Ever since the Islamic revolution in 1979, Saudi Arabia has considered Iran its main rival in the competition for regional dominance. The revolution brought to power a revolutionary regime that was inherently opposed to monarchical regimes , including the royal house of Saudi Arabia. Furthermore, it represented an alternative model for an Islamic state that directly challenged the Saudi.

The conflict between the countries can be described as a cold war because the two parties do not fight directly against each other militarily. Instead, they are fighting for influence in other countries and among actors in the Middle East. The players experience that they are playing a “zero-sum game”: one loses, the other wins and vice versa.

TIRED OF INVOLVEMENT . Saudi Arabia has long been tired of Iran’s interference in Arab countries. From a Saudi perspective, the Iranians have strengthened their influence in the Arab world since 2003. At that time , the US invasion of Iraq changed the balance of power in the region in Iran’s favor – at the expense of Saudi Arabia. This trend has intensified since 2011 in the wake of the Arab Spring. The Iranians have secured influence by supporting both state and non-state actors in the region’s weak states. This is a major source of concern in Riyadh, where the rulers experience that Lebanon, Syria, Iraq and Yemen are becoming Iranian vassal states.

As a result of this concern, Saudi Arabia launched a military operation against neighboring Yemen in March 2015, after the Houthi militia took control of the capital Sana. The Al Saud regime claims the military operation was necessary to counter Iranian influence in Yemen, as Iran supports the Houthis with weapons and training.

WEAKENED RELATIONSHIP WITH THE UNITED STATES. Another factor that feeds on the Saudis’ growing distrust of Iran is that they feel that their own alliance with the United States has been weakened . They are worried that the Americans will reduce their involvement in the Middle East (cf. shale oil and gas in the USA ) – and in this way create more room for Iran in the region. The conclusion of a nuclear agreement between Iran and the West in 2015 made the Saudis particularly anxious. Close associates of Saudi Arabia’s King Salman believe that the United States and the Western powers left the Saudis in the lurch by entering into an agreement with Iran.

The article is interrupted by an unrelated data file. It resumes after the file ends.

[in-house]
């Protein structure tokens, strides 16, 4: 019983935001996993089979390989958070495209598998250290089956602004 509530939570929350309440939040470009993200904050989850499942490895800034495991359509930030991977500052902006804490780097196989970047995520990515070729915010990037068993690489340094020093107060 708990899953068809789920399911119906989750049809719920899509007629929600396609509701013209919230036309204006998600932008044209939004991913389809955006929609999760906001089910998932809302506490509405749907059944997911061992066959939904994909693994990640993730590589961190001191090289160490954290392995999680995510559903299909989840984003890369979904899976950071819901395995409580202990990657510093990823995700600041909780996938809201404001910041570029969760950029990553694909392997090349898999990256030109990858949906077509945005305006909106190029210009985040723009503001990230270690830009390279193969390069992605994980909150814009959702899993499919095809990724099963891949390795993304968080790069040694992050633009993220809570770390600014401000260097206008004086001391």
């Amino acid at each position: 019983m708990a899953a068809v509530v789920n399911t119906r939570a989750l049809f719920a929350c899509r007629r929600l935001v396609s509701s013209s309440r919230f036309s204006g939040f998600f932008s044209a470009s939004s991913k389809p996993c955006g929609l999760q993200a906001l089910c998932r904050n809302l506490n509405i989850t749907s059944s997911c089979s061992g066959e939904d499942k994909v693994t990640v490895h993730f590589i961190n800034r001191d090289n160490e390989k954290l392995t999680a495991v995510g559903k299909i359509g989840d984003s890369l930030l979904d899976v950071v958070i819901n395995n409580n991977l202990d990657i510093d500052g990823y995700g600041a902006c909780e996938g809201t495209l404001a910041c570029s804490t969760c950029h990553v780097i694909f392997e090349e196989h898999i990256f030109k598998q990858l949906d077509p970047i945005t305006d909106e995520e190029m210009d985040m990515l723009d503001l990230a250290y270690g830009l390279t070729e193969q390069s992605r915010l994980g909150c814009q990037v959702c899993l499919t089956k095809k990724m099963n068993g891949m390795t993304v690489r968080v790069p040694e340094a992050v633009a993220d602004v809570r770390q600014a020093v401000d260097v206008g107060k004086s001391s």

INTERNAL CONDITIONS . Internal relations in Saudi Arabia are also helping to escalate the conflict with Iran. In Saudi Arabia, a new and even more Iran-critical leadership has taken over. At the head of Saudi Arabia’s more offensive line against Iran is the king’s favorite son, Vice Crown Prince and Defense Minister Mohammed bin Salman (MbS). Since his father, Salman, took over the throne in 2015, MbS has taken on an increasingly central role in leadership. MbS seems convinced that Iran is seeking to deprive Saudi Arabia of its leadership role in the region.

This view has left its mark on both Saudi foreign policy and domestic policy. The country therefore seems to be increasingly on the offensive against Iran. The policy is legitimized by referring to the notion that Iran seeks to dominate the Middle East. The fear of Iran is also used to unite and gather support among the population. The strategy seems to work to some degree. On twitter, where Saudis are very active, MbS’s harder line towards Iran is praised. This was clear in the wake of the execution of Al Nimr.

4: Iran’s view of Saudi Arabia